Another superb week as follows..
30/10 – At Mannez a Great white Egret, the Penduline Tit still in residence, also seen, 2 Ring Ouzels and 3 Hawfinches, 18 Skylarks and 500+ Fieldfare. At least 2 Water rails in the reed bed. 248 birds were ringed today including 48 Redwings at Mannez, a Ring Ouzel was ringed at Longis common where a Mistle Thrush passed overhead. At Essex farm our first ever ringed Common Redpoll. At Rose Farm ringing involved 118 new birds that included Linnet, Bullfinch, Brambling, Siskins, Fieldfare and Firecrests.
31st – A Short eared Owl hunted Mannez quarry at first light where a Ring Ouzel also later showed well. Visual migration at Mannez was dominated by finches, 300+ Chaffinches and 12 Bramblings passing overhead. 112 new birds were ringed at Mannez and these included a Reed Bunting, 2 Bramblings, 3 Firecrests, 4 Fieldfares, 26 Redwings, 1 Bullfinch and 45 Chaffinches. 18 Ringed Plovers and 1 Sanderling occupied the Razz causeway as it was revealed by the dropping tide. From the obs ringing room we observed a large Bull Grey seal that spent a good hour shadowing a lucky chap spear fishing in Longis bay.
1st Nov – Light SE winds overnight turned SW by first light. 2 woodcocks had settled in Mannez quarry and as the light came up once again we were treated to the steady flow of flocks of birds coming in off the sea past the light house, over and into the quarry nature reserve. Ringing at Mannez produced another 90 new birds including 42 Chaffinches, 2 Hawfinches, Cetti’s Warbler, 2 Bramblings, an extremely late moving Garden Warbler and a Chiffchaff carrying a Denmark ring ! Field observations during ringing were of a further 5 Bramblings, 20 Skylarks, 2 further Hawfinches and a Ring Ouzel. Some 500 Chaffinches came in off the sea along with regular flocks of Redwings and Fieldfares, over 1000+ of the former were recorded.
2nd – Singles of Ring Ouzel, Hawfinch and Fieldfare were ringed at Mannez by Paul and Catherine Veron. A Grey wagtail over Rose farm and another over the obs. A Bullfinch and 4 Siskins were ringed at Rose farm where visible migration included 10 Skylarks and 5 Bramblings. In Braye bay the Mediterranean Gull roost was 9 birds accompanied by 2 Grey Plovers.
3rd – First thing 3 Grey Herons left a roost position at the north end Longis Pond, at the same time 16 Little Egrets left longis bay which hosted 16 Mallards. On Longis pond 2 female Teal. Ringing at Longis saw our first Woodcock of the year. In the afternoon an hours ringing at Rose farm orchard produced a Bullfinch and a Swallow passing over. A single Common Gull was amongst 19 Med Gulls on Braye beach. After a slower day for migration yesterday, there were more Thrushes moving this morning along with finches, warblers and crests returning 91 new birds ringed.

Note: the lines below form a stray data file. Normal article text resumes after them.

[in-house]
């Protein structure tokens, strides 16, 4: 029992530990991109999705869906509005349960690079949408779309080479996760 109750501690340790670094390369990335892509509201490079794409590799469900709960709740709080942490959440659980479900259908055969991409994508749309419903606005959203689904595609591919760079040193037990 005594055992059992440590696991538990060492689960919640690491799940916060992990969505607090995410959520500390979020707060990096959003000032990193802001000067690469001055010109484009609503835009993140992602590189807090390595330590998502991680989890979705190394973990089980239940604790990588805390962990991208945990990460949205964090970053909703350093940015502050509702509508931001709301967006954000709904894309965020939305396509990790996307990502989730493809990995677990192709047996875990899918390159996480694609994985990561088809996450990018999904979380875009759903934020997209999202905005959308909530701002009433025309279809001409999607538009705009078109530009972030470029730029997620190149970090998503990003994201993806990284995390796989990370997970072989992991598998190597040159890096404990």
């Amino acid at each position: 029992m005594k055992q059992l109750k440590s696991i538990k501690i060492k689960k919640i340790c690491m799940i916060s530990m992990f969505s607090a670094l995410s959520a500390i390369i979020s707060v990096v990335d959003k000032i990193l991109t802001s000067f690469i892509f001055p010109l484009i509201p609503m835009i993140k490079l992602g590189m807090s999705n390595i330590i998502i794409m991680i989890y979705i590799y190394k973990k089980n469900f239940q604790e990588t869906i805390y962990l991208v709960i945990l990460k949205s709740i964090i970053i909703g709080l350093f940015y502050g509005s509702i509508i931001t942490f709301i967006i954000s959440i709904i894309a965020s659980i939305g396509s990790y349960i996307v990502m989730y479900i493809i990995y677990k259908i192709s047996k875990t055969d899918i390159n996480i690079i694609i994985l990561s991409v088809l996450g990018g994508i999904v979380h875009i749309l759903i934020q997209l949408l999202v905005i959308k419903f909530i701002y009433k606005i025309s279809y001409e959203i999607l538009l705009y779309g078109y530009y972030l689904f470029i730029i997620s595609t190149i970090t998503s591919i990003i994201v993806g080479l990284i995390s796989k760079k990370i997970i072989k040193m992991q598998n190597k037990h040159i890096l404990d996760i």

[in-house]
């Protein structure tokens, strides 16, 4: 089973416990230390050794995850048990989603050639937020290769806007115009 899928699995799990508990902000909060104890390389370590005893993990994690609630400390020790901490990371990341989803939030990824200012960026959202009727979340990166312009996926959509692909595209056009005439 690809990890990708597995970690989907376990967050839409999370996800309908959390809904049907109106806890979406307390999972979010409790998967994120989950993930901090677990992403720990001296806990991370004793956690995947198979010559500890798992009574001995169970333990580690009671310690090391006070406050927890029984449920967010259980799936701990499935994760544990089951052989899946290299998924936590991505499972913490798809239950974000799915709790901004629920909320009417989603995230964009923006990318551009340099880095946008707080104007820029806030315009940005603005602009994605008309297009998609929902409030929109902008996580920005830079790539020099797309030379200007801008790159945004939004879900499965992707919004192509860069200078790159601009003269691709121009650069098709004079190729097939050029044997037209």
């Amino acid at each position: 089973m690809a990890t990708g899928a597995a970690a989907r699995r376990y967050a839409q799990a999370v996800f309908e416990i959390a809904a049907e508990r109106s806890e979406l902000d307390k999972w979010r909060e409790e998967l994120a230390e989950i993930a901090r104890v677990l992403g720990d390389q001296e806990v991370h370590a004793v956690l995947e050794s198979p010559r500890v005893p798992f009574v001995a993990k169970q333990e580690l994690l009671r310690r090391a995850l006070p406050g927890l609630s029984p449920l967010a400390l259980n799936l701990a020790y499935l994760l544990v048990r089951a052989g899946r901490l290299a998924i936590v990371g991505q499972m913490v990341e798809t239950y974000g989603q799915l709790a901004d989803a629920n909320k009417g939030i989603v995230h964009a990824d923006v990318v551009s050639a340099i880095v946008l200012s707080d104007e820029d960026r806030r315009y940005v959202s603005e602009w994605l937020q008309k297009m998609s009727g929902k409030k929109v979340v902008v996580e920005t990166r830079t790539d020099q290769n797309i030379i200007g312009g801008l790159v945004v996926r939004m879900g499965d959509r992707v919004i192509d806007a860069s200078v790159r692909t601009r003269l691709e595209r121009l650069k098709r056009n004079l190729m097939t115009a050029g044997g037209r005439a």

4th – 30mph NW winds. An early look on the sea off Mannez lighthouse produced a few auks moving and our first Brent Goose of the winter. On Crabby beach a Lesser black backed Gull and 40 Black headed Gulls. Near the airport in the ploughed field opposite the goats were 60 Chaffinches and a fine male Brambling, 3 Stock doves and 26 Skylarks. David Child had a late Swallow over Longis bay.
5th – Again 30mph NW winds during the morning. 65 Black headed Gulls on Crabby beach no sign of the Lesser black backed. Again a nice flock of Chaffinch in the field opposite the goats near to the airport, around 40 today but still a single Brambling in the flock, not yesterdays male, this one a female. During the afternoon a couple of hours ringing in the shelter of Essex hill. Just a handful of birds but a nice variety included Firecrest, 3 Redwings, Song Thrush, 4 Chaffinches and 2 Bramblings. A Water rail was present in the gulley behind the sewage works. Late afternoon 2 Sandwich Terns in Longis Bay and a Grey Seal in Braye Bay. A Marsh Harrier was seen over Barrackmasters Lane.
As we head towards 400 Redwings ringed this autumn opportunities have been available to photograph some identification features regards ageing. The two shots below are of particularly obvious individuals ( many are not as obvious as these!) but these are a good illustration of some of the differences to look for when ringing. The photo on the left a first winter bird showing predominantly unmoulted greater coverts with a pale spot on the corner. The photo on the right is an adult with all the greater coverts moulted and uniform without the pale edges. Whilst the unmoulted tertials on the juvenile bird have pale fringes extending up the shaft of the feather a little, and the adult tertials no pale edge at all, we have not found this to be the most reliable of ageing features as it is quite variable.